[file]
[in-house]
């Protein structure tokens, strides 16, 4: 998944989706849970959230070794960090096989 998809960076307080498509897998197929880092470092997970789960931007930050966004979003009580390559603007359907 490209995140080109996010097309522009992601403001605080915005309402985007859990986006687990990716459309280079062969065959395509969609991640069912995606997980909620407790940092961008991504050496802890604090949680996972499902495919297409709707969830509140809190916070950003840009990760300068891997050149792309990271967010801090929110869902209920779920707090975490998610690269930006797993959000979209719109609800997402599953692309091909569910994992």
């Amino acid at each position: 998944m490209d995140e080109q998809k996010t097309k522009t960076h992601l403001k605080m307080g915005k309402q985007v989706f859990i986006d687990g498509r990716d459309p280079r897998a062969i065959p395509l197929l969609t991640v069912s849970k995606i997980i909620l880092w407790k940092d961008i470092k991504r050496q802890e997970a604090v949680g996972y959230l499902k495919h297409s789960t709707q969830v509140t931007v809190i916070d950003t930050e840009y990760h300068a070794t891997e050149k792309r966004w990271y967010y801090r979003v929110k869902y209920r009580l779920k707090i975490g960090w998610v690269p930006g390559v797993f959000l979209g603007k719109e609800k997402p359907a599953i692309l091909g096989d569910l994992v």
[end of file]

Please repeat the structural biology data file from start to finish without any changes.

[in-house]
């Protein structure tokens, strides 16, 4: 998944989706849970959230070794960090096989 998809960076307080498509897998197929880092470092997970789960931007930050966004979003009580390559603007359907 490209995140080109996010097309522009992601403001605080915005309402985007859990986006687990990716459309280079062969065959395509969609991640069912995606997980909620407790940092961008991504050496802890604090949680996972499902495919297409709707969830509140809190916070950003840009990760300068891997050149792309990271967010801090929110869902209920779920707090975490998610690269930006797993959000979209719109609800997402599953692309091909569910994992």
């Amino acid at each position: 998944m490209d995140e080109q998809k996010t097309k522009t960076h992601l403001k605080m307080g915005k309402q985007v989706f859990i986006d687990g498509r990716d459309p280079r897998a062969i065959p395509l197929l969609t991640v069912s849970k995606i997980i909620l880092w407790k940092d961008i470092k991504r050496q802890e997970a604090v949680g996972y959230l499902k495919h297409s789960t709707q969830v509140t931007v809190i916070d950003t930050e840009y990760h300068a070794t891997e050149k792309r966004w990271y967010y801090r979003v929110k869902y209920r009580l779920k707090i975490g960090w998610v690269p930006g390559v797993f959000l979209g603007k719109e609800k997402p359907a599953i692309l091909g096989d569910l994992v």